Risk assessment therefore forms a key part of school culture, and there is no aspect of school life to which it should not be applied.

Health, safety and safeguarding
It is unsurprising that health and safety issues feature large in inspection reports. Those responsible for this area of school life can productively comb reports to find features which have been commended (for example, regular meetings of governors with health and safety and HR leaders to check the effective implementation of appropriate policies, governors reviewing accident and incident reports, the commissioning of external reviews or co-opting of experts to boards) and their concern about when actions from these are not followed up properly.

Safeguarding is the last section of the report. A risk-based approach to this is frequently referred to. One report describes a school’s approach and gives something of a blueprint which others might like to use as a checklist.

“There is a strong culture of safeguarding in the school. Leaders ensure that robust systems are in place for responding to, reporting and tracking any concerns about pupils’ welfare. Staff and proprietors take part in regular safeguarding training. They have a secure understanding of safeguarding procedures. Staff know how to refer any concerns they may have. Leaders ensure that all appropriate checks are made to ensure the suitability of staff. The proprietors maintain an effective oversight of the safeguarding policy and procedures and ensure that monitoring and filtering of the internet is in place.”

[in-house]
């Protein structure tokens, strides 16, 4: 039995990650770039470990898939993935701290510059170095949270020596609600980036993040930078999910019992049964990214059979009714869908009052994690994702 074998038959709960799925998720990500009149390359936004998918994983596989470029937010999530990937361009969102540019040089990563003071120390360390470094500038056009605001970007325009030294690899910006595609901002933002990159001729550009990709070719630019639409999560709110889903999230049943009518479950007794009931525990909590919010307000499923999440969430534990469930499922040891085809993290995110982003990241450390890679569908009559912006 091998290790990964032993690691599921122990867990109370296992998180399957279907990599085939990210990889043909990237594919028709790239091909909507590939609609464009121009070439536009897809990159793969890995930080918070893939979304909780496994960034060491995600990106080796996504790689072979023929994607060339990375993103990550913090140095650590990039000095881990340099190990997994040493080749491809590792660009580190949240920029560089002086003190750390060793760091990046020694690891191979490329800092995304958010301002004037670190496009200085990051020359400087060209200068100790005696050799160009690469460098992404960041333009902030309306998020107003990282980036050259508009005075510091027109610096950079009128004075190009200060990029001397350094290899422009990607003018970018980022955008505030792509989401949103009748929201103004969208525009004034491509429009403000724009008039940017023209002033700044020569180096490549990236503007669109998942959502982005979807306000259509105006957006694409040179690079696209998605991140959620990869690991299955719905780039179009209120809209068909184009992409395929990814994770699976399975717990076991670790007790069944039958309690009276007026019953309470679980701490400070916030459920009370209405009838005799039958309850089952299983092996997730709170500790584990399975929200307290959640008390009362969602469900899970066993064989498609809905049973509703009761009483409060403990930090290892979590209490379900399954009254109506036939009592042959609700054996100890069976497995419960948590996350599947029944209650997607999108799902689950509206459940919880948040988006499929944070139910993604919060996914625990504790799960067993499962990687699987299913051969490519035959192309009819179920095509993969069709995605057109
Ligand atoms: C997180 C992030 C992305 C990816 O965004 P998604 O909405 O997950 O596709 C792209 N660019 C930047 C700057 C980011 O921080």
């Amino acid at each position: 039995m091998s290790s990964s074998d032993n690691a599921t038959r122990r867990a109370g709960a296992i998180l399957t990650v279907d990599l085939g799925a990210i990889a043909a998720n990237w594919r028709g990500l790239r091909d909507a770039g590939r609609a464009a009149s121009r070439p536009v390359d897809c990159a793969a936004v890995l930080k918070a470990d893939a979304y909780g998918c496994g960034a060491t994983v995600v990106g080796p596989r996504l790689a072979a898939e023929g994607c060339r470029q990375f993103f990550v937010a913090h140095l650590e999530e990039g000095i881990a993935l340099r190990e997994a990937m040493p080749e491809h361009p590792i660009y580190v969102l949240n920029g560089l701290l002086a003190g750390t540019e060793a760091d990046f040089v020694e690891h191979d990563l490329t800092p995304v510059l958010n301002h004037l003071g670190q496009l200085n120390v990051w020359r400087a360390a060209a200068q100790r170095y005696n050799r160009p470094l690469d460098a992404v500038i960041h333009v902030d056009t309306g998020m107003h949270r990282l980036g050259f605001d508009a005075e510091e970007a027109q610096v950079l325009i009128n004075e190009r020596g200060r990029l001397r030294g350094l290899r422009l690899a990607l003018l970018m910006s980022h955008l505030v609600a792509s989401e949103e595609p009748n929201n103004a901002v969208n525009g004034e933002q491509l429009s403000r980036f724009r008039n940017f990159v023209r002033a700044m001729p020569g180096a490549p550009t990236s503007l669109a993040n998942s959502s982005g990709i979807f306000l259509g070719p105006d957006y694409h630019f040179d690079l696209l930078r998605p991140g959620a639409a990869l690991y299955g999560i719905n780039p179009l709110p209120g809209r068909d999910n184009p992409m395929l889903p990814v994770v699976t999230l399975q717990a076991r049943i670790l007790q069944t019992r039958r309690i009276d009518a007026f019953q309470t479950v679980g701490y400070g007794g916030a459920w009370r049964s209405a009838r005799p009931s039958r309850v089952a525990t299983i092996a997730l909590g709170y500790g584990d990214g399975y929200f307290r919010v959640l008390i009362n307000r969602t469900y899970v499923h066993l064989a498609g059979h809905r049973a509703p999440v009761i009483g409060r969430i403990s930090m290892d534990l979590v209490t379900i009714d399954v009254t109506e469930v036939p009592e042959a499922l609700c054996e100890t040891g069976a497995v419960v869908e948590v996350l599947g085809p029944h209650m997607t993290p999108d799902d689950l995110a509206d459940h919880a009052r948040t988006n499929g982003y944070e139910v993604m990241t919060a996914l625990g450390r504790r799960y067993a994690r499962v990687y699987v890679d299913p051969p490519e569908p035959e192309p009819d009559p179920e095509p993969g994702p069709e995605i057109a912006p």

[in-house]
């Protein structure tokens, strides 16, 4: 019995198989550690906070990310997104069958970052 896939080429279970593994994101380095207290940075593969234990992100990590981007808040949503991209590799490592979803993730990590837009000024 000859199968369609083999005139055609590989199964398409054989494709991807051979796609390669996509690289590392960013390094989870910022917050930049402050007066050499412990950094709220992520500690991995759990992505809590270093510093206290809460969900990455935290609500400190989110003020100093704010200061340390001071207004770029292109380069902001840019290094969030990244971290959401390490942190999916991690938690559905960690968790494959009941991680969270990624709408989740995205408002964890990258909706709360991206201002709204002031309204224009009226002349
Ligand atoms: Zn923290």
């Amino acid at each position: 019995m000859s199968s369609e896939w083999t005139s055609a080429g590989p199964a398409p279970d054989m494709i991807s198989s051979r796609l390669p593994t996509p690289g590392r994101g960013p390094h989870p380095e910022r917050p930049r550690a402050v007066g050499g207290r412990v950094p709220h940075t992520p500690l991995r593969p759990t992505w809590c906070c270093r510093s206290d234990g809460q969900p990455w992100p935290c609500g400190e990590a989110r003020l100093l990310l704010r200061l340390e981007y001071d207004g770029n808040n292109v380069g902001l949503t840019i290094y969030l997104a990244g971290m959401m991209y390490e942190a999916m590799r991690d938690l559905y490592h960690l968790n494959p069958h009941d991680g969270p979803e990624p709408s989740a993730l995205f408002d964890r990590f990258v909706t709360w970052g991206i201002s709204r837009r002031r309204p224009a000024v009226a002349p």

Teaching, learning and behaviour
Fears that what happens in the classroom might not receive the attention it deserves have been dispelled by the consideration which it receives in reports. The terms ‘health and safety’ and ‘safeguarding’ feature on average 18 times in each report. Again, combing reports allows readers to identify elements which inspectors commend. Examples of good practice include teaching which focuses on all individuals’ needs, shows understanding of pupils’ learning styles, exemplifies consistently high expectations, features lessons which are well (but not over-) structured, where pupils learn from their failures, engage with marking (including peer marking), is based on planning informed by assessment data, is evaluated through lesson observation (including peer observation) and learning walks, and is characterised by consistent application of clear behaviour policies and procedures (and record-keeping). Reporting focuses on how these features arise from effective leadership (or otherwise), as these extracts demonstrate.